Target: Mary Beth Najera, Director of Resources and Restoration
Goal: Demand a halt to Nestle’s unpermitted resource extraction from San Bernardino National Forest.
Since 1929, the Nestle corporation has drawn water from wells in the San Bernardino National Forest. For the last 28 years, they carried out that operation under an expired permit. Moreover, investigative reporting by The Desert Sun revealed that the permit Nestle uses to draw water from the national forest expired in 1988 and that, because the permit was never renewed, no environmental impact studies were ever conducted during that time.
The paper reports that, free of regulation, Nestle piped 36 million gallons of water from San Bernardino National Forest last year alone. For that extraordinary privilege, the company paid only $524. According to The Desert Sun, if Nestle paid the same rate as municipal water users “for the 36 million gallons drawn from the forest last year, it would have paid more than $55,000.”
The potential environmental costs of Nestle’s unbridled resource extraction are incalculable. The Desert Sun reports that environmental advocates claim “continuing to bottle water from the national forest threatens rare species such as southwestern willow flycatchers, California spotted owls and mountain yellow-legged frogs.” While Nestle insists that it monitors the health of the environment around its springs, there is no way of assessing environmental impact.
Not only have necessary studies not been conducted, Nestle’s critics note that water extraction would not be halted in the course of the study. Consequently, researchers would be unable to compare the flow of area waterways while water is being drawn and while it is unmolested.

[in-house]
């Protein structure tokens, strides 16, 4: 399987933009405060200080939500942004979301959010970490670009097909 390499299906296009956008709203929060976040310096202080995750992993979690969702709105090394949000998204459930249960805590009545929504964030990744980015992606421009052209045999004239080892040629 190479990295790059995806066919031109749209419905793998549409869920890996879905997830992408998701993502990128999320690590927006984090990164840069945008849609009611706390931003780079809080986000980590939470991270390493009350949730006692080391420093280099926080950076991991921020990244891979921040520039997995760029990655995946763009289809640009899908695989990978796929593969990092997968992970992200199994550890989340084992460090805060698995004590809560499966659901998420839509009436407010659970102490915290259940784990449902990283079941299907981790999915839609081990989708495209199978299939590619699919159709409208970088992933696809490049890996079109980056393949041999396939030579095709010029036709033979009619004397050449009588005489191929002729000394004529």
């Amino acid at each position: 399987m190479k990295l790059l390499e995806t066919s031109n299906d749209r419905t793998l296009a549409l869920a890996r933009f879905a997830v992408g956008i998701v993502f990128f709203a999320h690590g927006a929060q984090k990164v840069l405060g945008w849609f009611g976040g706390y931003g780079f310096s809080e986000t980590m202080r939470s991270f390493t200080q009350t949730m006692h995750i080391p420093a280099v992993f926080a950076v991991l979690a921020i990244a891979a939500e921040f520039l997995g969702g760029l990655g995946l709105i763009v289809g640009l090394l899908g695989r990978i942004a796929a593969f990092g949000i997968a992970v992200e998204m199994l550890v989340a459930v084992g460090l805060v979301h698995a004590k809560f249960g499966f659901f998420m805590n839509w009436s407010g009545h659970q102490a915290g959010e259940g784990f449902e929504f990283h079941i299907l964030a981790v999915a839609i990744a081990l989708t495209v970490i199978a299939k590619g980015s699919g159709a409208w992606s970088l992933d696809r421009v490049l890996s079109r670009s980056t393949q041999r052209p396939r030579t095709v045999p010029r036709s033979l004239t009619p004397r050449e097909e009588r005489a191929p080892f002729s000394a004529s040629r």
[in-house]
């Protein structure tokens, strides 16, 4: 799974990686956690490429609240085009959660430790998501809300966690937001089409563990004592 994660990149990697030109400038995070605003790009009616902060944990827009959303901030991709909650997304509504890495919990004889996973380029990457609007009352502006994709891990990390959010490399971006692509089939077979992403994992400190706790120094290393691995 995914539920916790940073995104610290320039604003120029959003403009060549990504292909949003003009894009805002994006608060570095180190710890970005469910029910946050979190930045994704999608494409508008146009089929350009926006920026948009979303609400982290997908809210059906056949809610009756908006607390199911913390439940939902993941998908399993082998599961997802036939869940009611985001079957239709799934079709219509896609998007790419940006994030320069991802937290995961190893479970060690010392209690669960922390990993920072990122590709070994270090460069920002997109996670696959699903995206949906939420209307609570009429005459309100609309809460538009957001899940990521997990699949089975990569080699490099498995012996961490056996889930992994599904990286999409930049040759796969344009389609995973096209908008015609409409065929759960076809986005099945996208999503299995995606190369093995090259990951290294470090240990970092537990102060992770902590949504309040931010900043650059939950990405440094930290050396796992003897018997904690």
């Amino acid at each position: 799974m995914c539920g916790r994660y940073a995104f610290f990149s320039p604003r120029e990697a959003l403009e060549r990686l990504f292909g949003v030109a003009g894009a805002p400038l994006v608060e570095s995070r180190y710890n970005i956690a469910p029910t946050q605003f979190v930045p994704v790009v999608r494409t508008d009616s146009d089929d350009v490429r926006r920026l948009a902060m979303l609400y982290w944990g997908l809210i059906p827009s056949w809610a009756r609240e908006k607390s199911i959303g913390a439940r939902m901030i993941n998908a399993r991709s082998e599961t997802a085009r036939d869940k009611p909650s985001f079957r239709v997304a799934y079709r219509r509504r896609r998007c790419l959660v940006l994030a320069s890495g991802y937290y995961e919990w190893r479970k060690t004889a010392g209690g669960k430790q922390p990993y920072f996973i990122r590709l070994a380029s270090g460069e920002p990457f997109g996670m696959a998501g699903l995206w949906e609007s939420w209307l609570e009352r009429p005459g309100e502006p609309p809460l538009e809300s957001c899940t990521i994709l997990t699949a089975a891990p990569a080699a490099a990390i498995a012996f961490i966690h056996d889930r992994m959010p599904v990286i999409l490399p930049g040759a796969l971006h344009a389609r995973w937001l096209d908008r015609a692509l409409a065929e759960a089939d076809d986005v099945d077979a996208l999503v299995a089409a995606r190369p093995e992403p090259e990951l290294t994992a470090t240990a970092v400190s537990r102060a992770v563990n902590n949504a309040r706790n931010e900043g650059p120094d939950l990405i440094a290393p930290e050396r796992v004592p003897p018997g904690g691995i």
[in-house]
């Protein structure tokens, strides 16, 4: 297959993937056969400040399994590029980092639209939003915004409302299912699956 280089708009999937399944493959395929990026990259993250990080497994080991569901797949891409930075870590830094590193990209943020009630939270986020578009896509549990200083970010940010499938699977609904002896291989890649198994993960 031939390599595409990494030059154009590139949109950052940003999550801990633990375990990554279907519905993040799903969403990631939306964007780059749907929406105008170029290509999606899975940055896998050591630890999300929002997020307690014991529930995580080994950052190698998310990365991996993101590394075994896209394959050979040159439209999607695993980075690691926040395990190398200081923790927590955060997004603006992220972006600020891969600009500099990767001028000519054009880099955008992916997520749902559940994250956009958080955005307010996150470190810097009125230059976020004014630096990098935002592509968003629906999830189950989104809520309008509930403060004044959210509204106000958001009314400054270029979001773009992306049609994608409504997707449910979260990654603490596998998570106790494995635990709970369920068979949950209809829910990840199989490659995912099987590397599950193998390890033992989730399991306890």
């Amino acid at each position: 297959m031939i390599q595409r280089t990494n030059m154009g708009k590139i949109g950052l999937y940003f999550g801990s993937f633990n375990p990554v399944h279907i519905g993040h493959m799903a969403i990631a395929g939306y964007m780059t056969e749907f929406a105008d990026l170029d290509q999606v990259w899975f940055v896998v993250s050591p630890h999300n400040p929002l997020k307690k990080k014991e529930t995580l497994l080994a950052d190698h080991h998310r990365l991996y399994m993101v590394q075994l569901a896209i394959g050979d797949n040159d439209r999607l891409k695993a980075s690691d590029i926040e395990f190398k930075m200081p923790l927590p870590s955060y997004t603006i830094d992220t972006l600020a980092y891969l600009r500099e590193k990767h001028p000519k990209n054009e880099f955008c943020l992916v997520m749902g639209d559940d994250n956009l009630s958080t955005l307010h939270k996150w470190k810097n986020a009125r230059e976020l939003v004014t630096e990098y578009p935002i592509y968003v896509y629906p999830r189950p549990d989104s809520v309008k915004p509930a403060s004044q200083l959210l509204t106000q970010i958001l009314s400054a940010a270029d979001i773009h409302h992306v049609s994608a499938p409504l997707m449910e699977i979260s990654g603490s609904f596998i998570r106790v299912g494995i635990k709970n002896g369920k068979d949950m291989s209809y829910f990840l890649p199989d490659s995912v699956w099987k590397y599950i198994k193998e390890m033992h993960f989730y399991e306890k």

Demand that our government protect the nation’s resources and environment. Tell the National Forest Service to act on environmentalist Michael O’Heaney’s simple analysis: “Nestle doesn’t have a valid permit and they should stop taking water.”
Dear Director Najera,
While California suffered through unprecedented drought and the world wrestled with questions of water insecurity, Nestle drew 36 million gallons of water from federal land in a single year. For that exceptional privilege, the company paid only $526—less than one tenth of what a municipal water user would have paid for the same level of consumption.
More important than the fundamental unfairness of Nestle’s fees, the company’s resource extraction has been carried out for the past 28 years under an expired permit and with no environmental monitoring. Environmentalists warn that Nestle’s operation jeopardizes “rare species such as southwestern willow flycatchers, California spotted owls and mountain yellow-legged frogs.”
Nestle may insist that it monitors the environment around its springs, but there is no way of corroborating its assertion. Indeed, even if Nestle abided by the current permitting process, provisions for environmental impact assessment do not allow water extraction to be halted during testing. That means that researchers will be unable to compare flow in waterways when extraction is underway and when it is halted.
Please take action to protect our nation’s environment and resources. Shut down Nestle’s water extraction and reject their new permit application.
[Your Name Here]
Photo credit: J Cook Fisher